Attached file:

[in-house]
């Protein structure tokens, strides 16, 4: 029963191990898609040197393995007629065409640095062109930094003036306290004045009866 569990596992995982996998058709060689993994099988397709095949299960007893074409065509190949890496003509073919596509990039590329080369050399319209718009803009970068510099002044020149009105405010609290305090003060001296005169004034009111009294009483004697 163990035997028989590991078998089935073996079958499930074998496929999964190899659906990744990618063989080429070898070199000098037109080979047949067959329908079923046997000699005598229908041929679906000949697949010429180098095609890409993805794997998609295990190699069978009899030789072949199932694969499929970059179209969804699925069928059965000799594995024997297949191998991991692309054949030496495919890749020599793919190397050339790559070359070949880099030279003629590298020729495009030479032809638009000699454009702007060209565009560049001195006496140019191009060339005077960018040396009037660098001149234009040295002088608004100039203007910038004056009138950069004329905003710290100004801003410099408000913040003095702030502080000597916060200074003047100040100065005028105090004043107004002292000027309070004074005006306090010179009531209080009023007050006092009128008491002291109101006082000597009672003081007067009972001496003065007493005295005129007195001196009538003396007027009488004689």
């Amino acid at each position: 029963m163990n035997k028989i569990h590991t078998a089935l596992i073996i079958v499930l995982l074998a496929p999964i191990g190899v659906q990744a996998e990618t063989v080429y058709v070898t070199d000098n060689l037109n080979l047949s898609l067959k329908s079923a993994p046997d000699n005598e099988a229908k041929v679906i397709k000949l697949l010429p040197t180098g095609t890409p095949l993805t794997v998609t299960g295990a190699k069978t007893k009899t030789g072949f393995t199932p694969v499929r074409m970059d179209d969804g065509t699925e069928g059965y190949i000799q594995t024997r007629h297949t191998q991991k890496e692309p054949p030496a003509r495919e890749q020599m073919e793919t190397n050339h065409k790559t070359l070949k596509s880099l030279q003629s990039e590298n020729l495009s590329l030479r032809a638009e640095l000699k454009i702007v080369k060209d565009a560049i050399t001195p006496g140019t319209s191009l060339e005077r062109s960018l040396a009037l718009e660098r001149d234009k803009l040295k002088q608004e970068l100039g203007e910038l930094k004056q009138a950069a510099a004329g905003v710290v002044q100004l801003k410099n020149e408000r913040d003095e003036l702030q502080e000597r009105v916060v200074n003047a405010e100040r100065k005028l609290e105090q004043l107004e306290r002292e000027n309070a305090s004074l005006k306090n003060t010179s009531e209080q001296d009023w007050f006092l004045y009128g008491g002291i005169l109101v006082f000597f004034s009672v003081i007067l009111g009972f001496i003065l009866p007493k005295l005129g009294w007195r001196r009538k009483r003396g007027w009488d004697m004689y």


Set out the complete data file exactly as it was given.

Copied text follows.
[in-house]
């Protein structure tokens, strides 16, 4: 029963191990898609040197393995007629065409640095062109930094003036306290004045009866 569990596992995982996998058709060689993994099988397709095949299960007893074409065509190949890496003509073919596509990039590329080369050399319209718009803009970068510099002044020149009105405010609290305090003060001296005169004034009111009294009483004697 163990035997028989590991078998089935073996079958499930074998496929999964190899659906990744990618063989080429070898070199000098037109080979047949067959329908079923046997000699005598229908041929679906000949697949010429180098095609890409993805794997998609295990190699069978009899030789072949199932694969499929970059179209969804699925069928059965000799594995024997297949191998991991692309054949030496495919890749020599793919190397050339790559070359070949880099030279003629590298020729495009030479032809638009000699454009702007060209565009560049001195006496140019191009060339005077960018040396009037660098001149234009040295002088608004100039203007910038004056009138950069004329905003710290100004801003410099408000913040003095702030502080000597916060200074003047100040100065005028105090004043107004002292000027309070004074005006306090010179009531209080009023007050006092009128008491002291109101006082000597009672003081007067009972001496003065007493005295005129007195001196009538003396007027009488004689």
């Amino acid at each position: 029963m163990n035997k028989i569990h590991t078998a089935l596992i073996i079958v499930l995982l074998a496929p999964i191990g190899v659906q990744a996998e990618t063989v080429y058709v070898t070199d000098n060689l037109n080979l047949s898609l067959k329908s079923a993994p046997d000699n005598e099988a229908k041929v679906i397709k000949l697949l010429p040197t180098g095609t890409p095949l993805t794997v998609t299960g295990a190699k069978t007893k009899t030789g072949f393995t199932p694969v499929r074409m970059d179209d969804g065509t699925e069928g059965y190949i000799q594995t024997r007629h297949t191998q991991k890496e692309p054949p030496a003509r495919e890749q020599m073919e793919t190397n050339h065409k790559t070359l070949k596509s880099l030279q003629s990039e590298n020729l495009s590329l030479r032809a638009e640095l000699k454009i702007v080369k060209d565009a560049i050399t001195p006496g140019t319209s191009l060339e005077r062109s960018l040396a009037l718009e660098r001149d234009k803009l040295k002088q608004e970068l100039g203007e910038l930094k004056q009138a950069a510099a004329g905003v710290v002044q100004l801003k410099n020149e408000r913040d003095e003036l702030q502080e000597r009105v916060v200074n003047a405010e100040r100065k005028l609290e105090q004043l107004e306290r002292e000027n309070a305090s004074l005006k306090n003060t010179s009531e209080q001296d009023w007050f006092l004045y009128g008491g002291i005169l109101v006082f000597f004034s009672v003081i007067l009111g009972f001496i003065l009866p007493k005295l005129g009294w007195r001196r009538k009483r003396g007027w009488d004697m004689y």